If pre-trilostane cortisol levels are <`-1.5 mg/dl, then: 1) consider a lower dose, especially if the dose was just increased; 2) If no clinical signs of Cushing’s, then consider continuing the same dose. 3) If clinical signs of Cushing’s persist, consider increasing to twice daily treatment (if given once daily at the time of testing), or increase the total trilostane dose if already given twice daily. An ACTH stimulation test should be considered if the dosage is to be increased.
If pre-trilostane cortisol levels are 1.5 mg/dl to 6 mg/dl, then: 1) if there are no clinical signs of Cushing’s, stay on the current dose. 2) If clinical signs of Cushing’s, increase the frequency or dosage of trilostane.
If pre-trilostane cortisol levels are> 6 mg/dl, then: 1) if there are no clinical signs of Cushing’s, stay at the same dose even though the cortisol level is above the normal range. 2) if clinical signs of Cushing’s, increase the trilostane dose.
Most all dogs with cortisol levels above 10 mg/dl will be clinical for Cushing’s and need increased trilostane doses.
Generally, the trilostane dose can be increased by 5 to 10 mg (or 10 to 25%) depending on the cortisol levels, clinical signs, and the patient’s size.
Eliminating the need for doing an ACTH stimulation test to monitor dogs on trilostane therapy due to Cushing’s disease can significantly affect the chronic care of these patients. Clients may be more compliant in treatment due to the decreased cost and time spent at the clinic. The veterinary practice may benefit from the relative ease of performing a single blood test (lower technician time; able to continue caring for these patients instead of having to refer to specialty practices to do an ACTH stimulation test). Finally, when monitoring dogs on trilostane therapy, the decision to do a stimulation test or just a basal cortisol level needs to be based on each patient’s clinical signs and physical exam. The clinical assessment and presence of clinical signs should always be considered when determining if an increase in the trilostane dosage is appropriate, regardless of the monitoring protocol used.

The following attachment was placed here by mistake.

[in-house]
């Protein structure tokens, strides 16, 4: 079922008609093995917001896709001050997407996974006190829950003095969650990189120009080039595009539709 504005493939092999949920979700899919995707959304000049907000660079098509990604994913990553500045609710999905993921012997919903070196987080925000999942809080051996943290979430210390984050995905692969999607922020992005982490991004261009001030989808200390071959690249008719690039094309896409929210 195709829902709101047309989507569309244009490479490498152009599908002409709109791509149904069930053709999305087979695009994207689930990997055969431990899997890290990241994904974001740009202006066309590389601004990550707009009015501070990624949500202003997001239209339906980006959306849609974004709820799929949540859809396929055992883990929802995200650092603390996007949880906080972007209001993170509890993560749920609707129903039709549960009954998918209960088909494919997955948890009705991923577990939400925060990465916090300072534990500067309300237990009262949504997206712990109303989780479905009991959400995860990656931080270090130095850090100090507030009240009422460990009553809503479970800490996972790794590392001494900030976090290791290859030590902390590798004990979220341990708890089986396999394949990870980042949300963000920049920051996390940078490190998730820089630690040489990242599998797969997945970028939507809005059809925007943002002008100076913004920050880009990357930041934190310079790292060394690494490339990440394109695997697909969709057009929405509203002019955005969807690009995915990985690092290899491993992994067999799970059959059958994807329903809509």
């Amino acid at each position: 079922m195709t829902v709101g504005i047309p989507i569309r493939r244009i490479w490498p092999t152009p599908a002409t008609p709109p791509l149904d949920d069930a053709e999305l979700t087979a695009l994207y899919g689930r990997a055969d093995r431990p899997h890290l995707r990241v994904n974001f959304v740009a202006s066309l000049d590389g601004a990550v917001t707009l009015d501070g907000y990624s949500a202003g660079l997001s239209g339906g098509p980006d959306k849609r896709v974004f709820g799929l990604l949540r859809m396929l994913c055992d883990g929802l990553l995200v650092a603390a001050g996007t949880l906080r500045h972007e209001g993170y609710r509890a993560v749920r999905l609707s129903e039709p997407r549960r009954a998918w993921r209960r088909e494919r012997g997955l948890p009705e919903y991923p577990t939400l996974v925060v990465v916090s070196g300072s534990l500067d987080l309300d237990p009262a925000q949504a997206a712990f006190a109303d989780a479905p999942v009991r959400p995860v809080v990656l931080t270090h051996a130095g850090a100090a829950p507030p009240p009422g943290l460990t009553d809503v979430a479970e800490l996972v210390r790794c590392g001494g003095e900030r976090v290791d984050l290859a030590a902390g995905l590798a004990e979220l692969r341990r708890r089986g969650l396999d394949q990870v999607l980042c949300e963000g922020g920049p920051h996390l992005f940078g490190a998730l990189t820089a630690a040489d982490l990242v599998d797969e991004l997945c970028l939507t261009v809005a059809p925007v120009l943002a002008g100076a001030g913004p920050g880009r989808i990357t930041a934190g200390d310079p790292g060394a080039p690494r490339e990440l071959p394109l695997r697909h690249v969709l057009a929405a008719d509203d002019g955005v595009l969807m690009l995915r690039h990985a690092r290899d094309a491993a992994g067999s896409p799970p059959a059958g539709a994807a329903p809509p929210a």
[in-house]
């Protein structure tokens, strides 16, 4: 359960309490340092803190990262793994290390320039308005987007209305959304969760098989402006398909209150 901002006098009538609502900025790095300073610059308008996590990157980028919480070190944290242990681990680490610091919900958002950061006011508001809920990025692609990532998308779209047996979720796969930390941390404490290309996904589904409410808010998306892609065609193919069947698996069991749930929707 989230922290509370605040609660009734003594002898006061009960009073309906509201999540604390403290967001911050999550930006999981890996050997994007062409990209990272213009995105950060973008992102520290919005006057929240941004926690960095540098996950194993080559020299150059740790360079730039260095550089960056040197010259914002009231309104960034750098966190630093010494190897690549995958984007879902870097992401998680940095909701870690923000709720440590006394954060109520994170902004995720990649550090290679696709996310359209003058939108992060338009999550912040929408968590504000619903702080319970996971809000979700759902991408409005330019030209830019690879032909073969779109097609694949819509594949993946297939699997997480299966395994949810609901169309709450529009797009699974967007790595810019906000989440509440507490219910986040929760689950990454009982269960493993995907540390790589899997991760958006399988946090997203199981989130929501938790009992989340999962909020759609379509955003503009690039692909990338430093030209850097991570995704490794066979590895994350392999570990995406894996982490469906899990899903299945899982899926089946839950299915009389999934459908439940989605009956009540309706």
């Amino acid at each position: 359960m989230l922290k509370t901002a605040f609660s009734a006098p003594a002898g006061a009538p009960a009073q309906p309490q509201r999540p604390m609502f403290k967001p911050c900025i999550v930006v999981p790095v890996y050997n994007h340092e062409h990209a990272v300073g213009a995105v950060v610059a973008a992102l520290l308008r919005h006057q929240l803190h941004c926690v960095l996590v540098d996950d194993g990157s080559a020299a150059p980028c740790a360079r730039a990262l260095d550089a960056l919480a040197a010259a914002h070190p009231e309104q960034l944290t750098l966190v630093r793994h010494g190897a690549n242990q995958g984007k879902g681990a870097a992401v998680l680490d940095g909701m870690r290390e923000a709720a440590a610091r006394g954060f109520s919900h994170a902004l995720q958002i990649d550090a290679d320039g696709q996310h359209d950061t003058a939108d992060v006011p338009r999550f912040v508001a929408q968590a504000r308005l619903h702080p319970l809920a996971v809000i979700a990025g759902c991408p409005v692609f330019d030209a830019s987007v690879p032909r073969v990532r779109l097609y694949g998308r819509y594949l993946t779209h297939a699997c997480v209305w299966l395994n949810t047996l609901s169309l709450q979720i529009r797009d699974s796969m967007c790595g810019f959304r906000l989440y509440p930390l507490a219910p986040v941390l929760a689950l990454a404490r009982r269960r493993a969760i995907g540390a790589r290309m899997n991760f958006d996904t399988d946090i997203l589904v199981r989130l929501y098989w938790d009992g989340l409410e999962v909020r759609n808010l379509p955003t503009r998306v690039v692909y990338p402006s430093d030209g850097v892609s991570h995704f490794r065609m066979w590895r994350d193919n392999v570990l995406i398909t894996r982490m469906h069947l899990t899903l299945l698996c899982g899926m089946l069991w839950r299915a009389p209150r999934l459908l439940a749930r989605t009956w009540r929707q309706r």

Fletcher, “Trilostane Treatment and Monitoring: Is the ACTH Stimulation Test Gone for Good?” World Small Animal Veterinary Association Congress Proceedings, Veterinary Sciences, Louisiana State University, Baton Rouge, LA, 2019.
Lathan, Patty, et al. “Updated Trilostan Monitoring – When to Use and How to Interpret a Pre-pill Cortisol.” American College of Veterinary Internal Medicine (ACVIM) Forum, Mississippi State University, Baton Rouge, LA, 2019.
Ramsey, Ian K., et al. “Monitoring Canine Cushing’s Disease Without ACTH.” American College of Veterinary Internal Medicine (ACVIM) Forum, Glasgow, Scotland, UK, 2017.
Sieber-Ruckstuhl, N., et el. “Agreement of Two Pre-Pill Cortisol Measurements in Dogs with Hypercortisolism Treated with Trilostate.” 27th European Veterinary Internal Medicine – Companion Animals (ECVIM-CA) Annual Congress, Saint Julian’s, Malta, 2017.